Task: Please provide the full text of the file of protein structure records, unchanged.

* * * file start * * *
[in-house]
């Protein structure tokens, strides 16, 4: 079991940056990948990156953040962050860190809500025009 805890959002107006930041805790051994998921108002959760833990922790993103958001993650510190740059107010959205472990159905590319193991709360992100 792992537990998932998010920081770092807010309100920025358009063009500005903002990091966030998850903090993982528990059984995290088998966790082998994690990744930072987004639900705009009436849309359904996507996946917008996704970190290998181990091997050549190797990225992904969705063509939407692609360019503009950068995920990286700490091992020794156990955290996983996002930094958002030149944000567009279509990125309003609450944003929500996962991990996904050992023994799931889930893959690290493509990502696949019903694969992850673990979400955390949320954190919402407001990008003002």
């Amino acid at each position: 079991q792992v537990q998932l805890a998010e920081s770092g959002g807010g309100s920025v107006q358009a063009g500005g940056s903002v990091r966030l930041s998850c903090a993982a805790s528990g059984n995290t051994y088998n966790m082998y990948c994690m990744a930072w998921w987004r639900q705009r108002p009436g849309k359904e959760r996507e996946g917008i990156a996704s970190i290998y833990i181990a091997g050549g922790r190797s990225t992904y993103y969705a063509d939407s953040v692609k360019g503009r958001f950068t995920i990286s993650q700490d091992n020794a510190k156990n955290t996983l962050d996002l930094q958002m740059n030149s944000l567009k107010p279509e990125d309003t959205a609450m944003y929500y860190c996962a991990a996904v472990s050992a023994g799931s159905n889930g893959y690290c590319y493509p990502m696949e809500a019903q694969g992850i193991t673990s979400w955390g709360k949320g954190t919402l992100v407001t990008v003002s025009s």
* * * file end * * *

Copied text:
[in-house]
């Protein structure tokens, strides 16, 4: 079991940056990948990156953040962050860190809500025009 805890959002107006930041805790051994998921108002959760833990922790993103958001993650510190740059107010959205472990159905590319193991709360992100 792992537990998932998010920081770092807010309100920025358009063009500005903002990091966030998850903090993982528990059984995290088998966790082998994690990744930072987004639900705009009436849309359904996507996946917008996704970190290998181990091997050549190797990225992904969705063509939407692609360019503009950068995920990286700490091992020794156990955290996983996002930094958002030149944000567009279509990125309003609450944003929500996962991990996904050992023994799931889930893959690290493509990502696949019903694969992850673990979400955390949320954190919402407001990008003002």
């Amino acid at each position: 079991q792992v537990q998932l805890a998010e920081s770092g959002g807010g309100s920025v107006q358009a063009g500005g940056s903002v990091r966030l930041s998850c903090a993982a805790s528990g059984n995290t051994y088998n966790m082998y990948c994690m990744a930072w998921w987004r639900q705009r108002p009436g849309k359904e959760r996507e996946g917008i990156a996704s970190i290998y833990i181990a091997g050549g922790r190797s990225t992904y993103y969705a063509d939407s953040v692609k360019g503009r958001f950068t995920i990286s993650q700490d091992n020794a510190k156990n955290t996983l962050d996002l930094q958002m740059n030149s944000l567009k107010p279509e990125d309003t959205a609450m944003y929500y860190c996962a991990a996904v472990s050992a023994g799931s159905n889930g893959y690290c590319y493509p990502m696949e809500a019903q694969g992850i193991t673990s979400w955390g709360k949320g954190t919402l992100v407001t990008v003002s025009s």